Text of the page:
And prayer produces a beautiful union, a harmony between God and humanity. Before we begin to sing our song of love to God in prayer, we realize that in an amazing way God is already waiting for us to speak, to listen, to pray. This interaction between God and us, we call prayer. And always this duet is part of a glorious symphony as we join our prayer to God with fellow believers.

All around the world, God’s people sing an anthem of praise to God. Prayers—songs of worship and praise—are offered in this booklet so we can all enjoy heavenly music, duets, ensembles, choirs, congregations, whose music soars heavenward. These become an expression of reverence, of awe and wonder, to our Creator God whose mystery is wonderfully intriguing, to God’s Son whose person is beautifully enchanting and to God’s Holy Spirit whose presence is fiercely challenging and gently reassuring.

Whether we pray as a duet, a trio, a quartet, or a choir, may our worship in prayer be harmonious, melodious, clear and constant—for it was Jesus who taught us to pray, “yours is the Kingdom, the power and the glory, forever and ever.”

*Excerpt from the conclusion of Hallowed be Your Name: A collection of prayers from around the world, Dr. Tony Cupit, Editor.

Prayer: The Refrain for the Morning Lessons
May you be blessed by the Lord, the maker of heaven and earth. — Psalm 124.8

– From The Divine Hours: Prayers for Summertime by Phyllis Tickle.

Today’s Readings
Joshua 12-13 (Listen – 8:18)
Psalm 145 (Listen – 2:19)

Thank You!
Thank you to our donors who support our readers by making it possible to continue The Park Forum devotionals. This year, The Park Forum audiences opened 200,000 free, and ad-free, devotional content. Follow this link to join our donors with a one-time or a monthly gift.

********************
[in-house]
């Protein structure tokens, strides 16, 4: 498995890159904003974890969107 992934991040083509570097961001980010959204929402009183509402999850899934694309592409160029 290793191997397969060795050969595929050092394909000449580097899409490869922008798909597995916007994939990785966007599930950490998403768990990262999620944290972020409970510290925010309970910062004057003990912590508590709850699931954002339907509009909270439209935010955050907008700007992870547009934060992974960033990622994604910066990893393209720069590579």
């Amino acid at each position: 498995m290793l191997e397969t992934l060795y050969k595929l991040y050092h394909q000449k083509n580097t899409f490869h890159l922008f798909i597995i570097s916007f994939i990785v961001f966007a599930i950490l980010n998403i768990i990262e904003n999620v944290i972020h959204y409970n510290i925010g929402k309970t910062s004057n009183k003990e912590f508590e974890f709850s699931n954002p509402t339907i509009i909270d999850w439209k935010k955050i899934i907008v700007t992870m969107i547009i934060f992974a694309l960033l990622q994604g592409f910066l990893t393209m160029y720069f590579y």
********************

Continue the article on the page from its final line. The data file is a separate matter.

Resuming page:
Readers’ Choice Submissions

It is once again time for us to seek out the voices of our readers and hear from you about posts from the past eleven months that have challenged and comforted you and helped you find new meaning in the scriptures.

Readers’ Choice posts will be republished during the month of August and periodically throughout the Fall.

Follow the link to fill out the form. Feel free to fill out the form multiple times for multiple submissions. Please limit your submissions to posts published this calendar year, between September of 2018 and today.

For any questions about The Park Forum, or to make suggestions of posts via email, contact John Tillman at john@theparkforum.org

Read more about Prayer from the Cave
When we read the Psalms, we observe masters at prayer. If we read with more than a passing glance we can see their technique well enough to improve our own.

Read more about Hope Still Rises :: Worldwide Prayer
May the church follow Christ’s footsteps as he moves to help those affected by these persistent signs of the sinfulness and greed of our world.